Friday, March 10, 2006


Appropos of my goose and gander watching below, I thought this catch by the Armchair Generalist over at the fab-collab site Blue Force was worth a mention. Conservative Jim Hoagland on the consolidation of power threat:

"The powers of the presidency have been eroded and usurped to the breaking point. We are engaged in a new kind of war that cannot be fought by old methods. It can only be directed by a strong executive who alone is not subject to the conflicting pressures that legislators or judges face. The public understands and supports that unpleasant reality, whatever the media and intellectuals say."

These words came from a White House aide defending U.S. policies on Guantanamo Bay prisoners, secret renditions and warrantless eavesdropping in a conversation with me. A few days later, I heard a Russian official use nearly identical terms to defend his country's coercive merging of private energy and media companies under state control.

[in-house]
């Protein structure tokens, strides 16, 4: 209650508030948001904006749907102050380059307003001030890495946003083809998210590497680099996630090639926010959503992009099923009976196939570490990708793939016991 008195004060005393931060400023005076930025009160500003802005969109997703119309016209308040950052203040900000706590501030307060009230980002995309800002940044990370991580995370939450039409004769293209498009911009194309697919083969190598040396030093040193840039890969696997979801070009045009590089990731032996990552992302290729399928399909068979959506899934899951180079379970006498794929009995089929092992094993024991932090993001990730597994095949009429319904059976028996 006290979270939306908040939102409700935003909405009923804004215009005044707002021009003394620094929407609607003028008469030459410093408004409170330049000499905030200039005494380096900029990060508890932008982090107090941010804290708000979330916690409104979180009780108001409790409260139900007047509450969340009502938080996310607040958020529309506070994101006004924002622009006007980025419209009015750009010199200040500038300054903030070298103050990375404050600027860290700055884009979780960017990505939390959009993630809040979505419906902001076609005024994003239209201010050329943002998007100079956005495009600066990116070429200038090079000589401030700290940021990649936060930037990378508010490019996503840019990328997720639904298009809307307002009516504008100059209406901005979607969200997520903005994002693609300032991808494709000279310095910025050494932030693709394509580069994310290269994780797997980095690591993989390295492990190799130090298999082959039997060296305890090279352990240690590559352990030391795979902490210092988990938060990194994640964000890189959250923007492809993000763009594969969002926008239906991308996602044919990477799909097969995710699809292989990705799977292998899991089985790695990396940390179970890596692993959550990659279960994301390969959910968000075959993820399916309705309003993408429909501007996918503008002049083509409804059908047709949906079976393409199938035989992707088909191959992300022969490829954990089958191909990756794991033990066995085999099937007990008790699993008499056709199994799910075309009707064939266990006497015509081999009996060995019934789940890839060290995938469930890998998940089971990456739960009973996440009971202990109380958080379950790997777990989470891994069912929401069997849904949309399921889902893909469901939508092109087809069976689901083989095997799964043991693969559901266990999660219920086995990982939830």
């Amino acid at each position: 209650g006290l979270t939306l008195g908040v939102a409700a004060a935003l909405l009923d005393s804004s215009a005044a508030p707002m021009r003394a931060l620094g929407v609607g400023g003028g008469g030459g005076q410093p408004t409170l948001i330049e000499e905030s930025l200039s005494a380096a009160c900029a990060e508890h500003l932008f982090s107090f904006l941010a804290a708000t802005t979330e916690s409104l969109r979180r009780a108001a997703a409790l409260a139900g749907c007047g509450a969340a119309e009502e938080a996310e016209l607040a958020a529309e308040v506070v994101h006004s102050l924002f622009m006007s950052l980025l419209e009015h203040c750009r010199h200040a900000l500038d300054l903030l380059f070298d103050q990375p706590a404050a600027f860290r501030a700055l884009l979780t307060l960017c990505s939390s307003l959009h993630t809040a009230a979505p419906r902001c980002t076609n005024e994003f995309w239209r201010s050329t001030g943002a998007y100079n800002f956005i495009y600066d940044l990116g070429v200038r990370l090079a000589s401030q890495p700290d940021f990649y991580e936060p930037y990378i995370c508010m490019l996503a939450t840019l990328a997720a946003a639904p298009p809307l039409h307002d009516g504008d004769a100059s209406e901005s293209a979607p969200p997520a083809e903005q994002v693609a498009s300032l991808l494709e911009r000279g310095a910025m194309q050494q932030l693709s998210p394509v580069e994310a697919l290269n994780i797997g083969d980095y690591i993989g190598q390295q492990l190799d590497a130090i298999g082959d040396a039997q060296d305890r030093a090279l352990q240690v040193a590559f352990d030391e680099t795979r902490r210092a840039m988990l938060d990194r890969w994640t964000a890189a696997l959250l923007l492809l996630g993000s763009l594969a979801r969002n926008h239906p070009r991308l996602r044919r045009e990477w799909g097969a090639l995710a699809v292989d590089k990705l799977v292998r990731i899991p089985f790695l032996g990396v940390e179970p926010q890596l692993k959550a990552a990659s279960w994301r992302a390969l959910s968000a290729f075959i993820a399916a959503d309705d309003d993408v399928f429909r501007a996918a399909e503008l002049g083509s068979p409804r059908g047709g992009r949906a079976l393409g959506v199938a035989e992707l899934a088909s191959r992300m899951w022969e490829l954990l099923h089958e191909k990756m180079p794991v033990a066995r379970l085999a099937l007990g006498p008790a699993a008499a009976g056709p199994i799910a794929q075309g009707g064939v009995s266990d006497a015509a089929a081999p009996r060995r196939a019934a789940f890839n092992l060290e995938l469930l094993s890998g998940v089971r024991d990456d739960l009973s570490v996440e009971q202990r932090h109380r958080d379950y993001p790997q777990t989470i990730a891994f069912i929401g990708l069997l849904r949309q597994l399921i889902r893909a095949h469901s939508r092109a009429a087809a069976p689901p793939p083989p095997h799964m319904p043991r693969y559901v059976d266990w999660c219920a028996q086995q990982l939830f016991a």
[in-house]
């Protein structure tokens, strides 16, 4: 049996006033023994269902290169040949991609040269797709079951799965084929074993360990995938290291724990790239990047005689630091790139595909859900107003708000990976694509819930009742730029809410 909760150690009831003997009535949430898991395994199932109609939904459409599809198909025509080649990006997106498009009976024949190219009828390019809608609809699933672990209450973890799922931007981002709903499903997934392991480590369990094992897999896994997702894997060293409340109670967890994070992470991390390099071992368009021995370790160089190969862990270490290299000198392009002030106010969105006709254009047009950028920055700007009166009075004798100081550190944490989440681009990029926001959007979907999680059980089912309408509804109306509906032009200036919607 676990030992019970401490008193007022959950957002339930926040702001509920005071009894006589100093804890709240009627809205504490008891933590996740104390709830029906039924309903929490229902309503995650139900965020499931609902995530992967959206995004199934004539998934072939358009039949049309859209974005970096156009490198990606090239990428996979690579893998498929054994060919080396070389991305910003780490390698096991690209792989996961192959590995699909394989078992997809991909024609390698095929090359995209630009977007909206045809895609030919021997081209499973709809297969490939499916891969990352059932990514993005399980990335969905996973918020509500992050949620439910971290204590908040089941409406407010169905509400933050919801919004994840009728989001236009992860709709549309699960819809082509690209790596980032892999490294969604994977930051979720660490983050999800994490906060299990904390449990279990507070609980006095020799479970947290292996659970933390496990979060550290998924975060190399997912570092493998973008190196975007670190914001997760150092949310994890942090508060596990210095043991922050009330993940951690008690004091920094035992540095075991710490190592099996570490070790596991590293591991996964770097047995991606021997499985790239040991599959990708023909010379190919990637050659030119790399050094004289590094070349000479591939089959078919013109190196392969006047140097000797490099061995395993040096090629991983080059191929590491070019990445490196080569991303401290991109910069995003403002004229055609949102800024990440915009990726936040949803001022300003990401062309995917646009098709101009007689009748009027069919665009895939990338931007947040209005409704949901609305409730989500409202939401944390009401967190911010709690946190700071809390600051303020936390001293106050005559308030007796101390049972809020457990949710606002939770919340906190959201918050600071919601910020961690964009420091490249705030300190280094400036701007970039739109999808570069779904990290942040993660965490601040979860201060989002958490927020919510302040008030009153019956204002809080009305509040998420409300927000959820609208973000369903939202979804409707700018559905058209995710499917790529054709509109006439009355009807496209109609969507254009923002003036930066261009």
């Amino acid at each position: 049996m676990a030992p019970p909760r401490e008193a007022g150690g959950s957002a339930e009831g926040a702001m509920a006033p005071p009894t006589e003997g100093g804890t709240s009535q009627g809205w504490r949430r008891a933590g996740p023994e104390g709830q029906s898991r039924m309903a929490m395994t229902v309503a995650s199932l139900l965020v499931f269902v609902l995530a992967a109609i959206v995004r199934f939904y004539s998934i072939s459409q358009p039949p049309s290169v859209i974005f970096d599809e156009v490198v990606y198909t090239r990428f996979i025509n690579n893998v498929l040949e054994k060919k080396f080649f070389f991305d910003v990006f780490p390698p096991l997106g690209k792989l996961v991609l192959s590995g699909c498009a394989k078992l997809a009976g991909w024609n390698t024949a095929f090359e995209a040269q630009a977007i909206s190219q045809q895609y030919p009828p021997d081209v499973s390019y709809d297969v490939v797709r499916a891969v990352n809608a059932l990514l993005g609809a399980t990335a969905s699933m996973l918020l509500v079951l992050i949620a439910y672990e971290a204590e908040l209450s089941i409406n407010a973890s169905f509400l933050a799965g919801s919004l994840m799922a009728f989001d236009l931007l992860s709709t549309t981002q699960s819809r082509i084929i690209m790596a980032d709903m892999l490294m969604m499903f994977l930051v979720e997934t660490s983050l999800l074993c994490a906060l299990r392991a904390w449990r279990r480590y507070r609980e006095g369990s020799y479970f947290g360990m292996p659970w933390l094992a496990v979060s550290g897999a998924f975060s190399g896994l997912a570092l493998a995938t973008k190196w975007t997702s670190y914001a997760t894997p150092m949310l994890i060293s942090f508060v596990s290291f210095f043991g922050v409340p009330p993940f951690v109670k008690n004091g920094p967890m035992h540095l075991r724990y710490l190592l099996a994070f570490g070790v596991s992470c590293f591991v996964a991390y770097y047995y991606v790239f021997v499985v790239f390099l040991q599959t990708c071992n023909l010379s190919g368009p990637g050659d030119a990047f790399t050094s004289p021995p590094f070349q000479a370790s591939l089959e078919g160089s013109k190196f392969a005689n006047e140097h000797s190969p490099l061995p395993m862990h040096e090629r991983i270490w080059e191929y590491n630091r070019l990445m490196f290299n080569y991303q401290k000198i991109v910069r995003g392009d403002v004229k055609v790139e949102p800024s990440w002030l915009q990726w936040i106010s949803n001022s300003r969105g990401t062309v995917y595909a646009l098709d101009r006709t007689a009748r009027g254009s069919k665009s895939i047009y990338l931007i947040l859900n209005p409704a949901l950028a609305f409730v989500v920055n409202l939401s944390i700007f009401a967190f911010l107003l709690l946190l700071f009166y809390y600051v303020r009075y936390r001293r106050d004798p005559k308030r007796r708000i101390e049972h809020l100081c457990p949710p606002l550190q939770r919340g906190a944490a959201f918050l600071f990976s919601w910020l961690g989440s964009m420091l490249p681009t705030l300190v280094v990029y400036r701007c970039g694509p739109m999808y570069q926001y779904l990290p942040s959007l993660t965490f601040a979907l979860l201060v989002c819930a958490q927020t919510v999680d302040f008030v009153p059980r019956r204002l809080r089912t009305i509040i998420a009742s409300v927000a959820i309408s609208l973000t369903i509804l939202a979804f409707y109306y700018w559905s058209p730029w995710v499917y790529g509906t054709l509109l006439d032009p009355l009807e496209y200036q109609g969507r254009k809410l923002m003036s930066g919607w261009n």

Both Putin and Bush swim against the tides of their time as state power fragments or atrophies everywhere, not just in Moscow or Washington. The spread of technology and global communications weakens all governments. The better policy choice is to take those changes into account and use them in nimble fashion, rather than simply lashing out against them in strong-arm fashion.

Kind of makes you wonder what exactly Bush saw in Putin's soul when he gazed penetratingly through the window. Kindred spirits? Not exactly. But a little too close for comfort, no?

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